Foothill students search for affordable housing for their peers

Foothill College students are taking the housing crisis into their own hands.

Eoin O’Farrell, a student at Foothill, helped start Bay Area Students for Affordable Housing because he saw firsthand the desperate need for housing. The group’s mission is twofold: advocate for housing resources and connect homeless students with housing.

“If we even got one student who’s homeless into housing, that would be great,” O’Farrell said. “We want to help any student who needs help, and be part of the advocacy that leads to affordable housing in this area.”

O’Farrell knows that many Foothill students need housing, whether it’s because they’re currently homeless or they’re living in an abusive situation and can’t afford to move. During the two weeks when the organization was actively posting flyers and publicizing itself, approximately 12 students reached out to Bay Area Students for Affordable Housing to say that they needed help finding housing. The organization is run by student volunteers, primarily those involved with the student government at Foothill.

A representative of Foothill College said they don’t keep track of how many students are homeless. Nationwide, 13-14 percent of community college students are homeless, according to a survey from the Wisconsin HOPE Lab. In the Bay Area, where rents are some of the highest in the country, the problem might be even deeper.

One of the students involved in the Foothill project, Matthew Bodo, has experienced homelessness. When O’Farrell leaves Foothill College, Bodo will be taking over his position in student government and in the housing program.

“The people in charge of this are not doing this because it’s interesting, they’re doing this because it affects them and their loved ones,” O’Farrell said.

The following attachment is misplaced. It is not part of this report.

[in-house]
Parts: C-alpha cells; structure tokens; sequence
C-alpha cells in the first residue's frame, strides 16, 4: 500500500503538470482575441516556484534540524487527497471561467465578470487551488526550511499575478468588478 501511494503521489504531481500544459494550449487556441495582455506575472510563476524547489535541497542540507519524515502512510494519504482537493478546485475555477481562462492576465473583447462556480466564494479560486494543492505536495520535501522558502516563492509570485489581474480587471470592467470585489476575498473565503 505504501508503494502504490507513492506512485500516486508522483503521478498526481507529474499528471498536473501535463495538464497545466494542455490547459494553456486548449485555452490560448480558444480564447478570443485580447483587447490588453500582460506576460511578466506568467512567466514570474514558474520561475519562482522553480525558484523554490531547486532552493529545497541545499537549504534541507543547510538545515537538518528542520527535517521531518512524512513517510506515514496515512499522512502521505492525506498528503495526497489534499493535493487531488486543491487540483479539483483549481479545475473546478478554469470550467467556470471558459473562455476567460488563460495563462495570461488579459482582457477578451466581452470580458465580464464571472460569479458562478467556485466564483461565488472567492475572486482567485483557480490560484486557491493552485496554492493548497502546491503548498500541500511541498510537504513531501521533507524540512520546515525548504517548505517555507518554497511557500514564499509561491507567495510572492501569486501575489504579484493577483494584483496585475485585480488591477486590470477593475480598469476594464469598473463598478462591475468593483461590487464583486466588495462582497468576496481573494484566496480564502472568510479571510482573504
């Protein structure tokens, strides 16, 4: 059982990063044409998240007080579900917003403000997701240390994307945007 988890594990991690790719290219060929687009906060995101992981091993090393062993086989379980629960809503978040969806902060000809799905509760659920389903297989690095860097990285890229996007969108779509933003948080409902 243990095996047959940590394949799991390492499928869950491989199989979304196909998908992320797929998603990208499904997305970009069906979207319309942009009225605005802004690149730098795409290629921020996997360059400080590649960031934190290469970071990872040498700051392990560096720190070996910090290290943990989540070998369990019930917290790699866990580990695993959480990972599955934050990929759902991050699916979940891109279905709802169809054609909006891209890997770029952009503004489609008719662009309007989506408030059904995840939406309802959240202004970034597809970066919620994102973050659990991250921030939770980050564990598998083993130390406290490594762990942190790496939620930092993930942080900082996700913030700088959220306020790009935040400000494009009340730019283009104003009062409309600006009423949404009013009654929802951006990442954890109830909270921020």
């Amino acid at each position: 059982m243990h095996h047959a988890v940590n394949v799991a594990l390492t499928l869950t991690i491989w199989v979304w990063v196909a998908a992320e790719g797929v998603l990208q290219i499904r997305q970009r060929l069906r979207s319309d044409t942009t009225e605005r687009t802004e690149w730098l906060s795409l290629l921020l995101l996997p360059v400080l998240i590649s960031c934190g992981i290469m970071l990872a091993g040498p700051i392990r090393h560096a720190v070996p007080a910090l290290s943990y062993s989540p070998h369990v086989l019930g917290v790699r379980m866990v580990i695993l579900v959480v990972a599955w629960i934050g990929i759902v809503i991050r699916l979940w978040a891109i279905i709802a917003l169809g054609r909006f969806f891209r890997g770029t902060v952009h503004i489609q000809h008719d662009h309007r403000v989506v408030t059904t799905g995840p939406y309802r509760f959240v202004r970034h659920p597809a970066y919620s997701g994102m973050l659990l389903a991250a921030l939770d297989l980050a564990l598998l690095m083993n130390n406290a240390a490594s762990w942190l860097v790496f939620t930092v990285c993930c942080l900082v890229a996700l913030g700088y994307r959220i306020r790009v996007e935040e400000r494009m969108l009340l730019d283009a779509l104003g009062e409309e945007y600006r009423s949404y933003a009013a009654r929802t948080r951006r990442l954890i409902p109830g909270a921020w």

A student-run initiative can be difficult considering the student volunteers running the organizations will only attend Foothill College for two or three years, but O’Farrell said a community college is different because the students often grew up in the area, so they’re invested in the community in the long run. He’s confident that when he transfers to UC Berkeley in the fall, the organization’s momentum will not be lost.

Bay Area Students for Affordable Housing is only a few months old, and members haven’t yet found someone willing to rent out a room, but they do have a database of students who are homeless or at risk of being homeless who have said they need support. So far, they have been connecting those students to other housing resources, but they would like to find housing for them.

“What we need the most is people who are willing to rent out a room at below-market rates and help out someone who’s doing their best to get an education,” O’Farrell said. “Community college is a path for people who are pursuing social mobility. This is an investment in the community’s future.”

For more information, email O’Farrell at This email address is being protected from spambots. You need JavaScript enabled to view it..

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